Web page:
East Asian Studies Center Colloquium: Awi Mona
It has been a huge debate on the protection of indigenous rights in the context of legal reform. One of the focal point lies at how and to what extent the State’s legal system and social transformation construct indigenous cultural development and needs. On August 1, 2016 Taiwan’s President Tsai Ing-wen delivered the National Apology to Indigenous Peoples, which laid out a comprehensive scheme to restore the historical and transitional justice for indigenous rights. Briefly speaking, my talk concentrates on the deliberation of law and legal pluralism amongst indigenous diversity. By way of empirical research on indigenous cases, my talk purports to demonstrate the legal web of State’s legal systems and local indigenous communities. Also, to explore how and to what extent the indigenous customary laws have been incorporated and implemented through State’s legal system. To conclude, the theoretical emphasis on distinctive ontology framing distinctive bodies and processes of indigenous jurisprudence, together with the possibility of collaboration and translation between indigenous knowledge and academic disciplines, purports to the creation of spaces for postcolonial indigenous legal consciousness, ongoing dialogues and relationship-building of self-determination and indigenous justice paradigms.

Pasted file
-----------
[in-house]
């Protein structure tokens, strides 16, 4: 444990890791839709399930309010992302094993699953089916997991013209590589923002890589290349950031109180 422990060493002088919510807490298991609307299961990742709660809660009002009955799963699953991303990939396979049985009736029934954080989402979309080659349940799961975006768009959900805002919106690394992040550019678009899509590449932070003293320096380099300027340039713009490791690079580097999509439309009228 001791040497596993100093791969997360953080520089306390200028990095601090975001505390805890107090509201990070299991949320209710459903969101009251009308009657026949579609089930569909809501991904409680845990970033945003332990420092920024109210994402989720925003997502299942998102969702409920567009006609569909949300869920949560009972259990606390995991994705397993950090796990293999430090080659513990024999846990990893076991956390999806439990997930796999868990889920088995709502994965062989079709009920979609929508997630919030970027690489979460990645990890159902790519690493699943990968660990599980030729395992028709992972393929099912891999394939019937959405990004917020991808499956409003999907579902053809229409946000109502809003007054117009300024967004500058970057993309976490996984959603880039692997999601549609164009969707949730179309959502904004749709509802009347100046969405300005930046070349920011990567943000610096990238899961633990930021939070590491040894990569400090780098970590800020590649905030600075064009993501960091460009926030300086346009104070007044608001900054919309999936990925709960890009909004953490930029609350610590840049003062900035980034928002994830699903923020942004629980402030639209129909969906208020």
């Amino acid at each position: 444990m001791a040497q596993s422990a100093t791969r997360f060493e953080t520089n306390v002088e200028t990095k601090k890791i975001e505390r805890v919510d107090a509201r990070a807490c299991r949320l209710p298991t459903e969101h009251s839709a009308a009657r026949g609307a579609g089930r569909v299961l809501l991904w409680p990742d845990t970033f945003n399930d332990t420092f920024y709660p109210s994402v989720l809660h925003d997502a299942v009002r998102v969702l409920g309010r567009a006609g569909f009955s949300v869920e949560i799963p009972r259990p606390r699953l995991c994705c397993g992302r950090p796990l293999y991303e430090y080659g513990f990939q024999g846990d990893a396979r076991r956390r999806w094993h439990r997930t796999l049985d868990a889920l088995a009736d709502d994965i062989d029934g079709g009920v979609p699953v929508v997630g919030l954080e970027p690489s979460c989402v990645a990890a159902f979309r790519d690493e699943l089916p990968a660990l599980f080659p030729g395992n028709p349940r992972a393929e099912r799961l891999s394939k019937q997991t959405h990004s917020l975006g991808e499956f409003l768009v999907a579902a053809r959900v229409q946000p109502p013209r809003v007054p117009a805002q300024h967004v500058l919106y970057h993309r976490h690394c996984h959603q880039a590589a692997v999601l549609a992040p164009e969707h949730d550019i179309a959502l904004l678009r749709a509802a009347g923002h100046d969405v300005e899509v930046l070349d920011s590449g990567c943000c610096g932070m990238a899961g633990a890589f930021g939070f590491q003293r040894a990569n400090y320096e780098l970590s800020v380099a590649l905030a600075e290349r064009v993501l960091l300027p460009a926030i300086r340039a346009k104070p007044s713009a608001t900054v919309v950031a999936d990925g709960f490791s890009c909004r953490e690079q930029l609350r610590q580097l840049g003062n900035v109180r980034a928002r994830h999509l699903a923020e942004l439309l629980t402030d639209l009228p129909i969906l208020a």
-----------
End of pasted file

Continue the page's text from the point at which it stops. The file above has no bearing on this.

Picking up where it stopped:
This event is made possible with funding from the Taiwanese Economic and Cultural Office and Themester.
- Friday October 13, 2017 12:00 PM
- Friday October 13, 2017 01:15 PM
- Global and International Studies Building, Room 2067
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- Sponsoring Unit(s)
- East Asian Studies Center